What does Psalm 91:2 mean?
ESV: I will say to the LORD, “My refuge and my fortress, my God, in whom I trust.”
NIV: I will say of the LORD, 'He is my refuge and my fortress, my God, in whom I trust.'
NASB: I will say to the Lord, 'My refuge and my fortress, My God, in whom I trust!'
CSB: I will say concerning the Lord, who is my refuge and my fortress, my God in whom I trust:
NLT: This I declare about the Lord: He alone is my refuge, my place of safety; he is my God, and I trust him.
KJV: I will say of the LORD, He is my refuge and my fortress: my God; in him will I trust.
NKJV: I will say of the Lord, “He is my refuge and my fortress; My God, in Him I will trust.”
Verse Commentary:
This continues the theme of God's protection and provision. The psalmist refers to the Lord as both a "refuge" and a "fortress." A "refuge" is a place people can fall back to in times of hardship or danger. A fortress is similar, but the typical "fortress" is a building designed for battle. It provides safety from an attacking enemy and gives those inside the means to withstand an assault.

The ultimate security offered by God is eternal. Jesus promises His followers eternal life, without any possibility of being taken away from God (John 10:28–30). The apostle Paul wrote that nothing can separate the Lord's people from the love of Christ (Romans 8:35–39). He added that we are more than conquerors over all kinds of trouble, including intense persecution and deprivation, "through him who loved us" (Romans 8:37).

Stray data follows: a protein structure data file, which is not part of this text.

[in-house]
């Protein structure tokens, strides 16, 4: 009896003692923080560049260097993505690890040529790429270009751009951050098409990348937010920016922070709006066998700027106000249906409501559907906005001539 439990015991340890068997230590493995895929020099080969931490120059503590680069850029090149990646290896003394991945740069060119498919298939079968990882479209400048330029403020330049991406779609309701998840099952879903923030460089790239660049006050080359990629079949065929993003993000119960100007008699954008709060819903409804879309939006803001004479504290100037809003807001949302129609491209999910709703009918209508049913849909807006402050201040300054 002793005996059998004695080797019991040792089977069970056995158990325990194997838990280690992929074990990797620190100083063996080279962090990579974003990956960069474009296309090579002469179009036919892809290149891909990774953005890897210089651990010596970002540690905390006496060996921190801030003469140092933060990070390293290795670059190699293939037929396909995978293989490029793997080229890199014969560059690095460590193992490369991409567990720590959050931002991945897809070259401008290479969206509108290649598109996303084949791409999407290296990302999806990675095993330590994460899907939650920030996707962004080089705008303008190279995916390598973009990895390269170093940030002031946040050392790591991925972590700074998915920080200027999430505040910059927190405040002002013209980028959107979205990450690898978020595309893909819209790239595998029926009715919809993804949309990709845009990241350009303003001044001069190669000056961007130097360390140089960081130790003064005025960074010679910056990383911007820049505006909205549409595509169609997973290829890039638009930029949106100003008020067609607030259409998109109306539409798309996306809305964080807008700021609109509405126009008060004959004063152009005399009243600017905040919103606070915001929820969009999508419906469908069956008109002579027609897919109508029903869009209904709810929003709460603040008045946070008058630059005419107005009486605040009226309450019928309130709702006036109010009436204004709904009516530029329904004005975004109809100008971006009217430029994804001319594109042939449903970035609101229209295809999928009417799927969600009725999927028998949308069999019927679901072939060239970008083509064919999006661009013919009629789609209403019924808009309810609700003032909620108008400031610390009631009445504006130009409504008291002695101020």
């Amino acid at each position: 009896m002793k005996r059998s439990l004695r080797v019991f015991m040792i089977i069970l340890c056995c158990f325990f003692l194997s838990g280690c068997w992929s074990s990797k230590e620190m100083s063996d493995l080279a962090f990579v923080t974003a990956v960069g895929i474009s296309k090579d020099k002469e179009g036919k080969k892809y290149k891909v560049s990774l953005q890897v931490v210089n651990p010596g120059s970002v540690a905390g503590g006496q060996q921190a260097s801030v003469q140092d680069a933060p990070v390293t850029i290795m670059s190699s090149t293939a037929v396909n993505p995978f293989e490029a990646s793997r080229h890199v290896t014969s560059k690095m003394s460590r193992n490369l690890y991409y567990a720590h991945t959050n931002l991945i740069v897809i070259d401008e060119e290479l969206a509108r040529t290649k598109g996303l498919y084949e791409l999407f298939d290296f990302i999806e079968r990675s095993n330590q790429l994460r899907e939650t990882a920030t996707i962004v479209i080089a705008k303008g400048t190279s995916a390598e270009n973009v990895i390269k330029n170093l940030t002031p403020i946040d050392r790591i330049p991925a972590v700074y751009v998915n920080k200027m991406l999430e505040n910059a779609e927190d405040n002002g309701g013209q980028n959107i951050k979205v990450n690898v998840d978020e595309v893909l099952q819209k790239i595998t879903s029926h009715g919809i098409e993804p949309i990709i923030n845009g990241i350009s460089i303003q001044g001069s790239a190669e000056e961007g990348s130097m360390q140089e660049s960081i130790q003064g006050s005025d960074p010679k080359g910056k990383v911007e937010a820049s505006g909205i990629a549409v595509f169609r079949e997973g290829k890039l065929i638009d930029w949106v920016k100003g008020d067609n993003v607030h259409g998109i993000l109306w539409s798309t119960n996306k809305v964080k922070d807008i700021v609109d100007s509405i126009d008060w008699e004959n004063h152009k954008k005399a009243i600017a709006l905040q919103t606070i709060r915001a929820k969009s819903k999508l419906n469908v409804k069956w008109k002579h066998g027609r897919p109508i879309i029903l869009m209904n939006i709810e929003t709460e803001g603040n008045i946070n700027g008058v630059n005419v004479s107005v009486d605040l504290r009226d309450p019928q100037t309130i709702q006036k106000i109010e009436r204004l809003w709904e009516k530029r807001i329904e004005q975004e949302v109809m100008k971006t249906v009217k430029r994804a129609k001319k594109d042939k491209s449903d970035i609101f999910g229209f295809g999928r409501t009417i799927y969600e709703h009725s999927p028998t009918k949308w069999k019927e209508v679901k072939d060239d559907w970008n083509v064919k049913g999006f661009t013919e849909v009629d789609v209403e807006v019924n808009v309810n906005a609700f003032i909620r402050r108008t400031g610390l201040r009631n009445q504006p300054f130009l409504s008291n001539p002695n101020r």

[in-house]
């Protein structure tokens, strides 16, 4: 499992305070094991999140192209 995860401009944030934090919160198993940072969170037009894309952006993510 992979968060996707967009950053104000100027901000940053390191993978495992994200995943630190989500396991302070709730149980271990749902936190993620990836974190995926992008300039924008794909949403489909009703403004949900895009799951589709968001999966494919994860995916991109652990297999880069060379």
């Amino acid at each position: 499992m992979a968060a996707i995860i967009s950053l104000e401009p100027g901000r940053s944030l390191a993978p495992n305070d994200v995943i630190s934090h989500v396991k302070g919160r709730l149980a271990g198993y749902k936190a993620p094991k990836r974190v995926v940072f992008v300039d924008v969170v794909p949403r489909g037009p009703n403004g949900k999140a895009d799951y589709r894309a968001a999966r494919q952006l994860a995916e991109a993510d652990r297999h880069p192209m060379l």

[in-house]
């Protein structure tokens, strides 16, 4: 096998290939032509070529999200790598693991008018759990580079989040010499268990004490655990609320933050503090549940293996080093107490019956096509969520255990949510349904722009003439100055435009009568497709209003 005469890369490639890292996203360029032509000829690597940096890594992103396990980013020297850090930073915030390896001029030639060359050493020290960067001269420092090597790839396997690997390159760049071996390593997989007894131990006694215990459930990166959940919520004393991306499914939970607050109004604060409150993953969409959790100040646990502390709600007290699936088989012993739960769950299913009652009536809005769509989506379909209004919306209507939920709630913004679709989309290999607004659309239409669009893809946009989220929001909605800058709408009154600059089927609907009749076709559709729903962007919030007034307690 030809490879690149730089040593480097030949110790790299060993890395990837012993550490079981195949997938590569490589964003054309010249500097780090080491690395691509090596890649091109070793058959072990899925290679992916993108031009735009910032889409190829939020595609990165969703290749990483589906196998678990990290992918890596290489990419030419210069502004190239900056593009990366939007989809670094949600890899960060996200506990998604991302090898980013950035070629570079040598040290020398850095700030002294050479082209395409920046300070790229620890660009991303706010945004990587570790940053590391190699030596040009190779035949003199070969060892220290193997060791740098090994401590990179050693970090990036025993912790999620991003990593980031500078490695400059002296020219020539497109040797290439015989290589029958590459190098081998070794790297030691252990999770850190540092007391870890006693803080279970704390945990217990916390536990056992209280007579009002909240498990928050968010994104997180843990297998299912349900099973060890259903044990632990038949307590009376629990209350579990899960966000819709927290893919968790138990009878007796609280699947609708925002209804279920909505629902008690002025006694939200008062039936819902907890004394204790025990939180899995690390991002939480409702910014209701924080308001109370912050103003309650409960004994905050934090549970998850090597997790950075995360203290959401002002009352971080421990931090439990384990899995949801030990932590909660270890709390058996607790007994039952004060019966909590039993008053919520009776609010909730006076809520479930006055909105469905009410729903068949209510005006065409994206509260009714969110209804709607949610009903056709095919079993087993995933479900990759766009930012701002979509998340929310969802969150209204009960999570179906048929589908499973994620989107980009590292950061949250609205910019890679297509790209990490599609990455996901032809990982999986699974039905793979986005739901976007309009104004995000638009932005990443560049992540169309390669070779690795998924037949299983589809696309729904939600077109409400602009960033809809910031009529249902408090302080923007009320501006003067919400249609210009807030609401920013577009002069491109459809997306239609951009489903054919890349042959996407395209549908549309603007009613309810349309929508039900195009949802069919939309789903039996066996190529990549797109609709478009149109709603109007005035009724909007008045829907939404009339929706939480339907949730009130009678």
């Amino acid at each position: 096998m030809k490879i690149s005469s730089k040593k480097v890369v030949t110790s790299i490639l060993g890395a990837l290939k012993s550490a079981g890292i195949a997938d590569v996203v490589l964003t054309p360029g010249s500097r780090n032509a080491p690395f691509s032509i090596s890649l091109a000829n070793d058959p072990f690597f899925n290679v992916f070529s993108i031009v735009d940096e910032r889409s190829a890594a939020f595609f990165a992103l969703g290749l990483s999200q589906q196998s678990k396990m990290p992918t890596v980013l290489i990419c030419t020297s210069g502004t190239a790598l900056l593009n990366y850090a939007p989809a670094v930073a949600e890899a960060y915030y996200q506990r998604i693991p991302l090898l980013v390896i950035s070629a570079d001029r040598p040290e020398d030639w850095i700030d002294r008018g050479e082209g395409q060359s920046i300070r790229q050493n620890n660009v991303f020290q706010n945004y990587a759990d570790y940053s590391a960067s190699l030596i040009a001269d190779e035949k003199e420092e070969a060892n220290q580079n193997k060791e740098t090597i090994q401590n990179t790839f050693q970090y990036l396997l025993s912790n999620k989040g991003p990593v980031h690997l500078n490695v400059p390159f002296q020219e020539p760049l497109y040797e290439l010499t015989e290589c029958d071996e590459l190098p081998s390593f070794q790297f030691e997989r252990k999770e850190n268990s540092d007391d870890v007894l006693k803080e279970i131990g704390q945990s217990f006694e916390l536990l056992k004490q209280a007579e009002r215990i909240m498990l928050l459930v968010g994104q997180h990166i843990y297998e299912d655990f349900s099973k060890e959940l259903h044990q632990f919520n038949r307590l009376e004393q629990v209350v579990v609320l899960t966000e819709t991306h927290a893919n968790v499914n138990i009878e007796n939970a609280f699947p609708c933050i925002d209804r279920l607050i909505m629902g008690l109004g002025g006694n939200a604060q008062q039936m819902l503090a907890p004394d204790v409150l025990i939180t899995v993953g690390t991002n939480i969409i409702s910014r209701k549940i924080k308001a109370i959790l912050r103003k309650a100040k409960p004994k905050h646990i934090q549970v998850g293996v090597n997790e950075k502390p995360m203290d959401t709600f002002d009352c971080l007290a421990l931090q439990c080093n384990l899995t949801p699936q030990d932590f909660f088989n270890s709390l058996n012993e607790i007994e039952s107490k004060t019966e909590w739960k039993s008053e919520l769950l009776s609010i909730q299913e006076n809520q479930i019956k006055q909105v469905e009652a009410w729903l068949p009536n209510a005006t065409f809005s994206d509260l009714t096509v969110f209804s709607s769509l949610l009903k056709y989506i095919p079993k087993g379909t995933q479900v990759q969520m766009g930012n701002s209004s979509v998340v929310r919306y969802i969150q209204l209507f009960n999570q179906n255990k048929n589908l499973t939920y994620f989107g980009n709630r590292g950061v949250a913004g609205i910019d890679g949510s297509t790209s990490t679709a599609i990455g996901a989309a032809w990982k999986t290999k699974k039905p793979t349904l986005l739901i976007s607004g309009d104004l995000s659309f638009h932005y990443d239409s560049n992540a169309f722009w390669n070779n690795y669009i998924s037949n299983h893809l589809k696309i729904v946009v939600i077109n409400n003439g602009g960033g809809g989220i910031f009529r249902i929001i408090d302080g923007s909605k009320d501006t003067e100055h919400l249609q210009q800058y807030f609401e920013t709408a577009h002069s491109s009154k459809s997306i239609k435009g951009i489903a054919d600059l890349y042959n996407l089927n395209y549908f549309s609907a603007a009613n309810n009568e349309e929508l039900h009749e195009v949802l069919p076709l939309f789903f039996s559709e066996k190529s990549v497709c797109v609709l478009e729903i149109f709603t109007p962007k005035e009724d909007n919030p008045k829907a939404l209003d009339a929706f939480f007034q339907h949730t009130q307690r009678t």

Here, the psalmist declares that the Lord is his God, and he trusts in Him. As our refuge and fortress, the Lord merits our full confidence.
Verse Context:
Psalm 91:1–4 declares the writer's trust in the Lord as the Most High and the Almighty. He sees God as his defender and faithful protector. This passage uses a wide variety of terms suggesting security, such as "shelter," "refuge, "fortress," "shield," and "buckler." Attempts to use these words as an absolute guarantee of personal safety were refuted by Jesus. He countered that interpretation when Satan tried to use later verses in this psalm as part of a temptation (Matthew 4:5–7).
Chapter Summary:
The psalmist expresses his trust that God is a source of safety. He uses various dangers as symbols of the terrors which God's people do not need to fear. When God has resolved to protect someone, nothing can overcome that safety. Jesus refuted inappropriate use of this promise when being tempted by Satan (Matthew 4:5–7). Those who love God, and honor Him, can count on His provision and protection, and know that nothing happens without His approval.
Chapter Context:
This psalm includes similar phrases to psalms 90 and 92. The theme of this song is trust in God, a common theme in Scripture. Notable parallels can be found in 2 Samuel 22:31, Psalms 9, 37, 40, 84, and 118, Proverbs 3:5–6, Proverbs 14:26, Isaiah 26:3, Nahum 1:7, John 14:1–6, and Hebrews 11. In Psalm 91 the writer reveals what the Lord does for those who trust in Him. Verses 11 and 12 were cited by Satan when tempting Jesus in Matthew 4:5–6.
Book Summary:
The book of Psalms is composed of individual songs, hymns, or poems, each of which is a ''Psalm'' in and of itself. These works contain a wide variety of themes. Some Psalms focus on praising and worshipping God. Others cry out in anguish over the pain of life. Still other Psalms look forward to the coming of the Messiah. While some Psalms are related, each has its own historical and biblical context.
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